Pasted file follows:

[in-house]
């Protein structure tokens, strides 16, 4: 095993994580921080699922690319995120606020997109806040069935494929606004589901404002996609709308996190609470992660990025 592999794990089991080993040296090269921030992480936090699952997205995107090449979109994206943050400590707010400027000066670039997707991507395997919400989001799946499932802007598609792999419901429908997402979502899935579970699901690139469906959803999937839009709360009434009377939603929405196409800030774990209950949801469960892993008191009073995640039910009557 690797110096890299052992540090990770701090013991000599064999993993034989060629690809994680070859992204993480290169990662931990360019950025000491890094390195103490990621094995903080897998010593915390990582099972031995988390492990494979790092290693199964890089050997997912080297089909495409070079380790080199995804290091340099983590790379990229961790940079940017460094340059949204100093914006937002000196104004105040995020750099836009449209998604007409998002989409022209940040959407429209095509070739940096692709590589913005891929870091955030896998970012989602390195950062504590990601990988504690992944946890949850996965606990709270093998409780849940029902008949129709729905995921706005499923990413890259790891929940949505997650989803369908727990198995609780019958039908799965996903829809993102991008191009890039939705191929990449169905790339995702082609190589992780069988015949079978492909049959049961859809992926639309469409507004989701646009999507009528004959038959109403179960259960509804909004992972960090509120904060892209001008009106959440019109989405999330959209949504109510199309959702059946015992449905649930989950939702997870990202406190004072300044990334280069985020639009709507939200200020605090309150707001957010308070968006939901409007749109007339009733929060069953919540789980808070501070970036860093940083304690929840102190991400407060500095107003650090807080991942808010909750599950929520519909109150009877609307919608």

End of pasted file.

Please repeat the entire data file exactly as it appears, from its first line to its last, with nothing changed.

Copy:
[in-house]
């Protein structure tokens, strides 16, 4: 095993994580921080699922690319995120606020997109806040069935494929606004589901404002996609709308996190609470992660990025 592999794990089991080993040296090269921030992480936090699952997205995107090449979109994206943050400590707010400027000066670039997707991507395997919400989001799946499932802007598609792999419901429908997402979502899935579970699901690139469906959803999937839009709360009434009377939603929405196409800030774990209950949801469960892993008191009073995640039910009557 690797110096890299052992540090990770701090013991000599064999993993034989060629690809994680070859992204993480290169990662931990360019950025000491890094390195103490990621094995903080897998010593915390990582099972031995988390492990494979790092290693199964890089050997997912080297089909495409070079380790080199995804290091340099983590790379990229961790940079940017460094340059949204100093914006937002000196104004105040995020750099836009449209998604007409998002989409022209940040959407429209095509070739940096692709590589913005891929870091955030896998970012989602390195950062504590990601990988504690992944946890949850996965606990709270093998409780849940029902008949129709729905995921706005499923990413890259790891929940949505997650989803369908727990198995609780019958039908799965996903829809993102991008191009890039939705191929990449169905790339995702082609190589992780069988015949079978492909049959049961859809992926639309469409507004989701646009999507009528004959038959109403179960259960509804909004992972960090509120904060892209001008009106959440019109989405999330959209949504109510199309959702059946015992449905649930989950939702997870990202406190004072300044990334280069985020639009709507939200200020605090309150707001957010308070968006939901409007749109007339009733929060069953919540789980808070501070970036860093940083304690929840102190991400407060500095107003650090807080991942808010909750599950929520519909109150009877609307919608």